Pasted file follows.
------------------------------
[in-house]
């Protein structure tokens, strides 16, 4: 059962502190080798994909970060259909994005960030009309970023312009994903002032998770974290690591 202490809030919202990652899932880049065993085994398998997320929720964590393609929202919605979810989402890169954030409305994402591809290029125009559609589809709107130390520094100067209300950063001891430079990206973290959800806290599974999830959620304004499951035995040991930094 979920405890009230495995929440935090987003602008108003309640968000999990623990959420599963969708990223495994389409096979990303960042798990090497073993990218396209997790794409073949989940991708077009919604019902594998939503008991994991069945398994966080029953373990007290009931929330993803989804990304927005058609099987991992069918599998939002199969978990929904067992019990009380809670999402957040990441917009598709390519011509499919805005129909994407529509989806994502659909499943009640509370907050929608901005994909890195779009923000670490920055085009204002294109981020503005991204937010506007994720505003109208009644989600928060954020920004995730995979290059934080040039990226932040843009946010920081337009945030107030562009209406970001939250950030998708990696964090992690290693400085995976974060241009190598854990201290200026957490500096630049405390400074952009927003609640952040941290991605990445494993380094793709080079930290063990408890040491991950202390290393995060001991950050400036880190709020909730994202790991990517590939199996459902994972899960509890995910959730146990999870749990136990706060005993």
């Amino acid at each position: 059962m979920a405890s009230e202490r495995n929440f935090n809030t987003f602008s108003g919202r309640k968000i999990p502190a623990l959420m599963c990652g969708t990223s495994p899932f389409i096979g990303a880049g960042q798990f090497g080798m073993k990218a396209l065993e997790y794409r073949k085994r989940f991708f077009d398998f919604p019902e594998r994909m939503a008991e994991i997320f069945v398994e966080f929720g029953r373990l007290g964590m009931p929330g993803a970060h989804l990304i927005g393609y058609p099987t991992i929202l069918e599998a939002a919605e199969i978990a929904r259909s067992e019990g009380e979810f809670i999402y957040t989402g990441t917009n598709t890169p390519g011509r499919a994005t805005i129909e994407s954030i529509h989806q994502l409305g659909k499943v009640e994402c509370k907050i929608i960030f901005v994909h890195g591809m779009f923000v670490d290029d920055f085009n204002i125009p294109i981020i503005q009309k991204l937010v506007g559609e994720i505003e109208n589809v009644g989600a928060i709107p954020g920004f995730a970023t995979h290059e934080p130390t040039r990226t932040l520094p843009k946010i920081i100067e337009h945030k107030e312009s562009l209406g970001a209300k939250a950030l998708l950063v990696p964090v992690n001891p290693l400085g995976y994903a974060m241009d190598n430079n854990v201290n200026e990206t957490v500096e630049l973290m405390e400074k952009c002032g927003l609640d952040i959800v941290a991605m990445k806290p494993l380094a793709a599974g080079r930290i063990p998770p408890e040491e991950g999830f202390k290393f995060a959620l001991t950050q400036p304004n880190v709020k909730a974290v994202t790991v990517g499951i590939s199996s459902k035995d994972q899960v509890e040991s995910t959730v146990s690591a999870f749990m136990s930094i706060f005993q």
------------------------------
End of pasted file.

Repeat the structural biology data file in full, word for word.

[in-house]
């Protein structure tokens, strides 16, 4: 059962502190080798994909970060259909994005960030009309970023312009994903002032998770974290690591 202490809030919202990652899932880049065993085994398998997320929720964590393609929202919605979810989402890169954030409305994402591809290029125009559609589809709107130390520094100067209300950063001891430079990206973290959800806290599974999830959620304004499951035995040991930094 979920405890009230495995929440935090987003602008108003309640968000999990623990959420599963969708990223495994389409096979990303960042798990090497073993990218396209997790794409073949989940991708077009919604019902594998939503008991994991069945398994966080029953373990007290009931929330993803989804990304927005058609099987991992069918599998939002199969978990929904067992019990009380809670999402957040990441917009598709390519011509499919805005129909994407529509989806994502659909499943009640509370907050929608901005994909890195779009923000670490920055085009204002294109981020503005991204937010506007994720505003109208009644989600928060954020920004995730995979290059934080040039990226932040843009946010920081337009945030107030562009209406970001939250950030998708990696964090992690290693400085995976974060241009190598854990201290200026957490500096630049405390400074952009927003609640952040941290991605990445494993380094793709080079930290063990408890040491991950202390290393995060001991950050400036880190709020909730994202790991990517590939199996459902994972899960509890995910959730146990999870749990136990706060005993």
């Amino acid at each position: 059962m979920a405890s009230e202490r495995n929440f935090n809030t987003f602008s108003g919202r309640k968000i999990p502190a623990l959420m599963c990652g969708t990223s495994p899932f389409i096979g990303a880049g960042q798990f090497g080798m073993k990218a396209l065993e997790y794409r073949k085994r989940f991708f077009d398998f919604p019902e594998r994909m939503a008991e994991i997320f069945v398994e966080f929720g029953r373990l007290g964590m009931p929330g993803a970060h989804l990304i927005g393609y058609p099987t991992i929202l069918e599998a939002a919605e199969i978990a929904r259909s067992e019990g009380e979810f809670i999402y957040t989402g990441t917009n598709t890169p390519g011509r499919a994005t805005i129909e994407s954030i529509h989806q994502l409305g659909k499943v009640e994402c509370k907050i929608i960030f901005v994909h890195g591809m779009f923000v670490d290029d920055f085009n204002i125009p294109i981020i503005q009309k991204l937010v506007g559609e994720i505003e109208n589809v009644g989600a928060i709107p954020g920004f995730a970023t995979h290059e934080p130390t040039r990226t932040l520094p843009k946010i920081i100067e337009h945030k107030e312009s562009l209406g970001a209300k939250a950030l998708l950063v990696p964090v992690n001891p290693l400085g995976y994903a974060m241009d190598n430079n854990v201290n200026e990206t957490v500096e630049l973290m405390e400074k952009c002032g927003l609640d952040i959800v941290a991605m990445k806290p494993l380094a793709a599974g080079r930290i063990p998770p408890e040491e991950g999830f202390k290393f995060a959620l001991t950050q400036p304004n880190v709020k909730a974290v994202t790991v990517g499951i590939s199996s459902k035995d994972q899960v509890e040991s995910t959730v146990s690591a999870f749990m136990s930094i706060f005993q």